1973: Paul Simon - “Kodachrome”

On his song “Kodachrome,” Paul Simon sings a very peculiar line that jumps out from the rest of his lyrics: “everything looks worse in black and white.”

What strikes me about those lyrics is that rock music, like many aspects of American culture, seems to be concerned with nostalgia, treasuring vivid personal memories and perhaps some that didn’t even happen in the first place. “Kodachrome” renounces these sentiments, preferring to look to the future and appreciate the present, at least when comparing it to the past. Paul also one-ups the sentiment by specifying that the photos in question are in “black and white,” assuring us he’s talking about his childhood and (more importantly) teenage years — or the golden years, according to parents and movies.

Of course, when lyrics refer to photographs, they usual talk about yearning for better days gone by, but Simon prefers to capture today — the bright colors, the “greens of summer.” He does a great job writing a song about “right now” instead of the good ol’ times. To me, it seems like something harder to write about since not many dare to do it.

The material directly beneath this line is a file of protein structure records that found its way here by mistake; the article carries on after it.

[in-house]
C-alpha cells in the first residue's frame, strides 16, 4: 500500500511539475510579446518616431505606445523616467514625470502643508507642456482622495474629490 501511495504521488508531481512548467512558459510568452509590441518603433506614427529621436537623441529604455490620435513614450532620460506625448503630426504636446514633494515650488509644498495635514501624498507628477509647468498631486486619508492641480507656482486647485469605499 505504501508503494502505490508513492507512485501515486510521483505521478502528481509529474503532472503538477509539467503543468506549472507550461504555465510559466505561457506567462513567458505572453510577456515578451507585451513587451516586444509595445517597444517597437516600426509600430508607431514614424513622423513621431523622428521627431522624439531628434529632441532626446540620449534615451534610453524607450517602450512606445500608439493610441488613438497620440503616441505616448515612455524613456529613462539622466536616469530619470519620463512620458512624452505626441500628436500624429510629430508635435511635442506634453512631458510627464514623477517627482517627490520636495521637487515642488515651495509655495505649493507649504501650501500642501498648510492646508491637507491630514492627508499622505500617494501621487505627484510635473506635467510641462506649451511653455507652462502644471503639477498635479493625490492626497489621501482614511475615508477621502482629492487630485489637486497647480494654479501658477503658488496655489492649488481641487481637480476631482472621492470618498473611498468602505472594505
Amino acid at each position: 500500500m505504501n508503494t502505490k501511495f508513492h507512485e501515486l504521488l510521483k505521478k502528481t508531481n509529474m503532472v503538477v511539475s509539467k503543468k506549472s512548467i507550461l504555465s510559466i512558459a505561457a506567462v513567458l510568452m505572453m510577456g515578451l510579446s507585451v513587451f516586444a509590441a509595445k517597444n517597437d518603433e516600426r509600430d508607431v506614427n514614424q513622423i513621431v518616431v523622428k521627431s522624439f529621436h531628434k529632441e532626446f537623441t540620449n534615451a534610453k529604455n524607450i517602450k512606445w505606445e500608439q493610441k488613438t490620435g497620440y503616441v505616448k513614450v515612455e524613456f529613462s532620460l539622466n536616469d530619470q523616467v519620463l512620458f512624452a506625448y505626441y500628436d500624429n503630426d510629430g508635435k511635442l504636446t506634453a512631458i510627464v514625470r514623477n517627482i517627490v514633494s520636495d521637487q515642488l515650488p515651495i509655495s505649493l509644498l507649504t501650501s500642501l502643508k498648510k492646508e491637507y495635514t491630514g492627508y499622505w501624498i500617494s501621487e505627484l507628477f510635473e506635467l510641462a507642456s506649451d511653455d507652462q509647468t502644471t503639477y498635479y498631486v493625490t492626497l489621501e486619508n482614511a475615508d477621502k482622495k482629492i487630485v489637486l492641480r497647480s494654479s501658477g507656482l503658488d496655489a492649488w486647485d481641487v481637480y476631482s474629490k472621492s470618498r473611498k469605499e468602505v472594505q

When Simon played “Kodachrome” live during his big post-Graceland resurgence, he changed the line to “everything looks better in black and white,” proving that very few people are strong enough to avoid being punched by the feeling of nostalgia. After all, to yearn is human.


There’s a lot of good music out there, and it’s not all being released this year. With DeLorean, we aim to rediscover overlooked artists and genres, to listen to music historically and contextually, to underscore the fluidity of music. While we will cover reissues here, our focus will be on music that’s not being pushed by a PR firm.

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